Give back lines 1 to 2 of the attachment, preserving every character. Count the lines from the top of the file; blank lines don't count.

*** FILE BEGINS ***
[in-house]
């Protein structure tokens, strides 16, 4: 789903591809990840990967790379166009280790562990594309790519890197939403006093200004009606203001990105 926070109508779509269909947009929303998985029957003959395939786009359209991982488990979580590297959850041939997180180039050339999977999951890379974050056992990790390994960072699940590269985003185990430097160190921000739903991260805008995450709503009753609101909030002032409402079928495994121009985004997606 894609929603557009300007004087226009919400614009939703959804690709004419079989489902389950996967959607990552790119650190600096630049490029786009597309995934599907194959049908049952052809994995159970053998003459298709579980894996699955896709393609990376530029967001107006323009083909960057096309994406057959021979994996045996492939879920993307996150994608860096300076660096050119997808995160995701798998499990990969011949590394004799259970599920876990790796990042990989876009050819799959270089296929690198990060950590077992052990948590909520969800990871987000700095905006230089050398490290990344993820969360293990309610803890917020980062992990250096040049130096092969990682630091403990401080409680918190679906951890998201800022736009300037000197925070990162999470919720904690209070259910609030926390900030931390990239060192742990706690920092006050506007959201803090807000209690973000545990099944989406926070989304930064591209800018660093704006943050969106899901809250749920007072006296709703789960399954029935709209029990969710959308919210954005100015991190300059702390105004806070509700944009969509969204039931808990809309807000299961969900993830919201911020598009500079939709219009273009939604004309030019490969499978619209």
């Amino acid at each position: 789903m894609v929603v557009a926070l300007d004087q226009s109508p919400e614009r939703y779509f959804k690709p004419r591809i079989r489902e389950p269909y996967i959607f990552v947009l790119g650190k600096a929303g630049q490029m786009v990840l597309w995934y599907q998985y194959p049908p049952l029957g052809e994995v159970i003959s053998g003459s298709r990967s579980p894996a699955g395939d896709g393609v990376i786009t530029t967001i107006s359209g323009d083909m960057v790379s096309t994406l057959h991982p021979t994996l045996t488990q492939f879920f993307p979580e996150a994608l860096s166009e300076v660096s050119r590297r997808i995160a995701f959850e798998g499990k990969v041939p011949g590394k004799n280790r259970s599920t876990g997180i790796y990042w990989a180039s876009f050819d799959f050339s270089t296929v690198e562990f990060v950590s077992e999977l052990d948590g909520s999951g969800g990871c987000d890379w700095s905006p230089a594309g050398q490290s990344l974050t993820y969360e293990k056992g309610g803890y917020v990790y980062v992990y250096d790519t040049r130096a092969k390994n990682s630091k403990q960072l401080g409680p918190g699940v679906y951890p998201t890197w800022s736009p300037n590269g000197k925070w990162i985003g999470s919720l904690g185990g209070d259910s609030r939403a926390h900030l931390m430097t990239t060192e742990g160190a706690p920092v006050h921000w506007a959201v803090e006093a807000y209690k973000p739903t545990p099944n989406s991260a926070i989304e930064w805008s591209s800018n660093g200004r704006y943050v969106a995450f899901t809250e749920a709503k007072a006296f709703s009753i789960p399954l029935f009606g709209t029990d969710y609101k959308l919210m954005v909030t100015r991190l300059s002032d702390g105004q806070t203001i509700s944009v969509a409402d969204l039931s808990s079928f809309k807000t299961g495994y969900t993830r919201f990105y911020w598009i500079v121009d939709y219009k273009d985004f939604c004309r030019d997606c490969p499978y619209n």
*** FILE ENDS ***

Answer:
[in-house]
């Protein structure tokens, strides 16, 4: 789903591809990840990967790379166009280790562990594309790519890197939403006093200004009606203001990105 926070109508779509269909947009929303998985029957003959395939786009359209991982488990979580590297959850041939997180180039050339999977999951890379974050056992990790390994960072699940590269985003185990430097160190921000739903991260805008995450709503009753609101909030002032409402079928495994121009985004997606 894609929603557009300007004087226009919400614009939703959804690709004419079989489902389950996967959607990552790119650190600096630049490029786009597309995934599907194959049908049952052809994995159970053998003459298709579980894996699955896709393609990376530029967001107006323009083909960057096309994406057959021979994996045996492939879920993307996150994608860096300076660096050119997808995160995701798998499990990969011949590394004799259970599920876990790796990042990989876009050819799959270089296929690198990060950590077992052990948590909520969800990871987000700095905006230089050398490290990344993820969360293990309610803890917020980062992990250096040049130096092969990682630091403990401080409680918190679906951890998201800022736009300037000197925070990162999470919720904690209070259910609030926390900030931390990239060192742990706690920092006050506007959201803090807000209690973000545990099944989406926070989304930064591209800018660093704006943050969106899901809250749920007072006296709703789960399954029935709209029990969710959308919210954005100015991190300059702390105004806070509700944009969509969204039931808990809309807000299961969900993830919201911020598009500079939709219009273009939604004309030019490969499978619209």